I left only a single wire for each output, and two for ground. You can then solder up the voltage sensing lines and/or the green line, right now, as outlined in the previous step. Or if you aren't sure exactly how to connect these yet, don't worry about it. You can just port over all the lines onto the outside of the power supply and figure it out, later.

Step 3: Output Connectors

One popular type of connector to use for the power output is a binding post. These handy connectors screw up/down over a post with a hole in it. If you buy a breadboard, they often come with a set of these binders integrated on the backboard. I have never liked them, and I have removed and discarded them from all of my breadboards.

Another popular type of connector is the banana plug/jack. I don't have any of these, either.

One could alse use RCA jacks. If one had any.

I used the universal connector: solder.

I took some half ounce copper pcb material and cut to size with a jigsaw so it fits over the side of the chassis, next to the hole where the wires come out.

I drilled four screw holes, so that it affixes firmly to the chassis.

Then I took out a tape measure and marked off a spot for each wire

Mark off your lines with a marker

Remove copper with a carbide tipped hand-etching tool

Test "pcb" with a continuity tester

Solder wires.

Cover the connections with epoxy, leaving some exposed pad for soldering connections to. This serves to keep the wires from falling off when you solder other large wires to the solder pads.

I added a thinner copper board over top of this pcb as a "scratch pad." I can remove and replace this "scratch pad" by loosening the screws and cutting any soldered jumpers. This provided a good place for my initial testing, and I'll use it for fabbing up ideas I have for additional control circuitry. Eventually, I may end up making a cover panel with some standard output jacks.

Step 4: The End

Well, I know that I didn't add much new information or near as many pics as I wanted, due to the aforementioned card reader malfunction. But at least I did some actual testing and uncovered one reason that some supplies may not require loading of the 5V output... So probe the resistance between 5V rail and ground on your supply. It may be good-to-go right out of the box, like mine was. And if you really wanna know what's going on, pull out the multimeter and do some testing. There' s no substitute for checking and knowing things for yourself.



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    28 Discussions

    Complete noob question, but what exactly could you use this for? Would you use it like a power supply for electronics experiments or what? Thanks!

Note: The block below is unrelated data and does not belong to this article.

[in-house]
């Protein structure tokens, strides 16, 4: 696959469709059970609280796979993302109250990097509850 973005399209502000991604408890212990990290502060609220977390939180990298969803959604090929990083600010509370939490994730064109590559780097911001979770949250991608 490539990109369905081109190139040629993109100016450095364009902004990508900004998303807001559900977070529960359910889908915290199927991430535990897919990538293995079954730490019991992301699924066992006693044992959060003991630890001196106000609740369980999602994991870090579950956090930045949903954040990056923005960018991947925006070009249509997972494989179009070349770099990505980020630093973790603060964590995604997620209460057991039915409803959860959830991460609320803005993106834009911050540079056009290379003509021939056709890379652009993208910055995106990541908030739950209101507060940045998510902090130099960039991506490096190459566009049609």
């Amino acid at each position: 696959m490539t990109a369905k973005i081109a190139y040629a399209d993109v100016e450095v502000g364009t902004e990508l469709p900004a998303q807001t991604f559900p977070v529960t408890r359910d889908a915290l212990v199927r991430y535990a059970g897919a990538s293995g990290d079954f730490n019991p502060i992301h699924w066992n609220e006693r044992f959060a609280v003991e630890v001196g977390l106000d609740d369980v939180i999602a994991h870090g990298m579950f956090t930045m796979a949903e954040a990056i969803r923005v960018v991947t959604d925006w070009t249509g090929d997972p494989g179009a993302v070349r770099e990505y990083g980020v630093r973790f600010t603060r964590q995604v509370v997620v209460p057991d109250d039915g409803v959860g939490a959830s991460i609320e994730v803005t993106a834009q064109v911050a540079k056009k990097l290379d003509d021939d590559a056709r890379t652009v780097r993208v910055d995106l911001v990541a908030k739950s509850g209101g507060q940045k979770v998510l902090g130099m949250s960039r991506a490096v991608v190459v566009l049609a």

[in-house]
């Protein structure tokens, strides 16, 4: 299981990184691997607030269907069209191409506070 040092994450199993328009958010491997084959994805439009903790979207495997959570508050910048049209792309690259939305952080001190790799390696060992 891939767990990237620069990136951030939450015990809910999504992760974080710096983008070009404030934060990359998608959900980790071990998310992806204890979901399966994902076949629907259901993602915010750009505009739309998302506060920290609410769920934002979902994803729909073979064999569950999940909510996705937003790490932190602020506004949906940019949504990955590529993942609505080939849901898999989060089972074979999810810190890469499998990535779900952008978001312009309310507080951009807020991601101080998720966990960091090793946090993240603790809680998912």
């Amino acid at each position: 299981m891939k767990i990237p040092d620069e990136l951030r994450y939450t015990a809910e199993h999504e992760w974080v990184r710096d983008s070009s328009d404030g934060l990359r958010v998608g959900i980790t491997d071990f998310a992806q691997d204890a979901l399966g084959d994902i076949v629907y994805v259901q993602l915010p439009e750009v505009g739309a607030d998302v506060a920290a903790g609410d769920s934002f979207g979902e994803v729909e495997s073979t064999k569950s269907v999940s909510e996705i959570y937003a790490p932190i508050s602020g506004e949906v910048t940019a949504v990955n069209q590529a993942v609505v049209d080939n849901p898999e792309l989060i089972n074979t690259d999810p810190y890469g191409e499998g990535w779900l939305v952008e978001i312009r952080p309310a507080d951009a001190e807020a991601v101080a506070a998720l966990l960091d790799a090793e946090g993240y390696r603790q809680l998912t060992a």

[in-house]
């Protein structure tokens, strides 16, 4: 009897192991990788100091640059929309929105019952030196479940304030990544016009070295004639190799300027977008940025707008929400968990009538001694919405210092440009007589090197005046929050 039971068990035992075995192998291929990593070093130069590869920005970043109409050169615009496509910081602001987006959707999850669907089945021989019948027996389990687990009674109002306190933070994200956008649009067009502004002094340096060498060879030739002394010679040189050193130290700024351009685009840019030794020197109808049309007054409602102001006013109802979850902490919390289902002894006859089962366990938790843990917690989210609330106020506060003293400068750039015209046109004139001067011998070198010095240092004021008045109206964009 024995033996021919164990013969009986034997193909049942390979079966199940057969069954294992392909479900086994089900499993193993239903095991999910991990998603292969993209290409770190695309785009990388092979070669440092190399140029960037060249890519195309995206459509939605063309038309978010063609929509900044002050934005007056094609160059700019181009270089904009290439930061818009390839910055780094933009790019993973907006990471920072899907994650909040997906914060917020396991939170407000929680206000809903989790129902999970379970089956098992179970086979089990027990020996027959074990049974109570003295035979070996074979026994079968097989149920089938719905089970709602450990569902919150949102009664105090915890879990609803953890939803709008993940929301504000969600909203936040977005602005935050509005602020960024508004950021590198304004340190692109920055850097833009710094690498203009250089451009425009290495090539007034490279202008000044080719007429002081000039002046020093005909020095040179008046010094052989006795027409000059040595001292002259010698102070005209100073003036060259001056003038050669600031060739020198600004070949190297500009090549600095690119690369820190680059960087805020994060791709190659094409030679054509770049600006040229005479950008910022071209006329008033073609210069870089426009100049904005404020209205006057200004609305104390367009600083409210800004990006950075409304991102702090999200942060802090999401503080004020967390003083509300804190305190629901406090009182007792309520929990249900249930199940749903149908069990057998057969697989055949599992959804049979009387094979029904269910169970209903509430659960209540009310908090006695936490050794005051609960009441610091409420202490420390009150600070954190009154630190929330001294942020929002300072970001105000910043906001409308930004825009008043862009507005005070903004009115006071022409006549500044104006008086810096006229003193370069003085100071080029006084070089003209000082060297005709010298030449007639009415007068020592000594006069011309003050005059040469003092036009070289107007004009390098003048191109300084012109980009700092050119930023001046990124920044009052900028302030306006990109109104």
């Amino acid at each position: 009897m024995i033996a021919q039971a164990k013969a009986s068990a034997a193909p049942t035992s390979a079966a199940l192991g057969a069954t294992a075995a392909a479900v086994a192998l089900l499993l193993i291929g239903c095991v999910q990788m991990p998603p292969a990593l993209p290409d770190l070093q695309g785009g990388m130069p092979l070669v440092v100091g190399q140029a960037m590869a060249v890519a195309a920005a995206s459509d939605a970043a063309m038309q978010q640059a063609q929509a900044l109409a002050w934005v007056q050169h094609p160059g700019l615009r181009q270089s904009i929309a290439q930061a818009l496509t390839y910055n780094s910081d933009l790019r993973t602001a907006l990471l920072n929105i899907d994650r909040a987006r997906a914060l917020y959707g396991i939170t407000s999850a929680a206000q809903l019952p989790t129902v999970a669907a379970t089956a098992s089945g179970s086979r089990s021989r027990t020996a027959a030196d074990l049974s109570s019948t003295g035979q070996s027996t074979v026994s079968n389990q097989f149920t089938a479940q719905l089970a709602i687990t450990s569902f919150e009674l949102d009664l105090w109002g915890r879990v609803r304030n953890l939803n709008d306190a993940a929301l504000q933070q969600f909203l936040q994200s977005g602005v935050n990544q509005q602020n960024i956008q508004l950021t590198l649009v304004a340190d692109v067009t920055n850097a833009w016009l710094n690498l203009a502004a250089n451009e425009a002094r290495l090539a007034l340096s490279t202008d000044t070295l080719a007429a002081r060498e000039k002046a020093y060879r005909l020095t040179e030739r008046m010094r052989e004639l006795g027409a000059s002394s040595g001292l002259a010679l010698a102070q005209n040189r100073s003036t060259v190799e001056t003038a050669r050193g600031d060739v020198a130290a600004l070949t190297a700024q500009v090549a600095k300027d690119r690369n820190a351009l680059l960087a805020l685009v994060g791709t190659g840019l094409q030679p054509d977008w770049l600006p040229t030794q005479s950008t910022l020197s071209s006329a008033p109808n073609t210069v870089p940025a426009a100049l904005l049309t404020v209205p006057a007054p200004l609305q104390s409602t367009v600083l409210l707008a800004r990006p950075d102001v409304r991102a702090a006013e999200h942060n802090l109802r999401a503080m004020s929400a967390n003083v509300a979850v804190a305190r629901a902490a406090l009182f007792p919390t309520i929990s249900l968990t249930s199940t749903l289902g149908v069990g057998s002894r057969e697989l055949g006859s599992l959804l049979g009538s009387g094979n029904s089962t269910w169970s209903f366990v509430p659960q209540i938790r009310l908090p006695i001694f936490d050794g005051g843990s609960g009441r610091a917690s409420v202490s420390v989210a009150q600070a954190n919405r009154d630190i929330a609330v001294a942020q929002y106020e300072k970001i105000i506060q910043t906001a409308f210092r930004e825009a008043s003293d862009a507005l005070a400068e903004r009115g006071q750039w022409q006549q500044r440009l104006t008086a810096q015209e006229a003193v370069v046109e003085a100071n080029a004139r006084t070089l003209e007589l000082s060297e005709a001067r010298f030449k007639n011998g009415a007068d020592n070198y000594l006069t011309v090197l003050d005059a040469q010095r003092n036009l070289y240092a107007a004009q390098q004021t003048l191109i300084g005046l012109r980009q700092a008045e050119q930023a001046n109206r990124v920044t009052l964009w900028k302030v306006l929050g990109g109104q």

4 replies

    Yeah, pretty much. :) It puts out a good bit of amps, so it could probably charge a car battery pretty quick. I don't have any need for it at the moment, but I'm sure I'll find something.

    Typically, 14.4V is used to charge a car battery...the voltage has to be higher than the potential of the battery to charge it...unless you only needed it to hold 10V or so.

    I skimmed through this and find it to be a cool slim-lined approach. One thing though ... MORE PICTURES!

    That doesn't explain anything at all. All the power goes to the mobo at the SAME spot! Well, aside from the 4-pin 12V molex... which is again completely redundant - It's got 2x 12V wires and 2X ground wires in a 4 pin connector. You just don't need that much wire. My current computer is working fine with just one pair (small form factor psu that didn't have that connector, so I soldered directly). There is actually a mini computer case/PSU out there that does away with half the ground wires by using the chassis itself. Now that's refreshing. As for safety barriers: if I was to ever use it for something semi permanent, I might put a cover plate on it.

    11 replies

    Actually, the redundant wires would act as heat sinks.. but that's a cumbersome way to go for a crappy heatsink.

    Hmmm.. I'm going to rebuild an older computer soon as some parts get here. That gives me an idea for a power supply mod to streamline the wiring a tad. I'll post the results when it's done.

    Well, the parts finally arrived: New computer case and graphics card. Here's end tally. ATX connector: removed 3/4 red wires, removed 3/4 orange wires, removed 4 of 6 ground wires. P4 connector, removed one pair of yellow/black. Molex connectors: removed both ground wires. On the ATX and P4 connectors I soldered all corresponding pins together, just to be on the safe side. The unforseen side benefit of removing some of the wires at the pcb level is that it leaves space for you to shove the extra length of the remaining wires. Just look at the aftershot. A midget hobo could live in there, and I only removed one molex! Does it work? I'm using it to post this comment. I will post any updates if things turn south.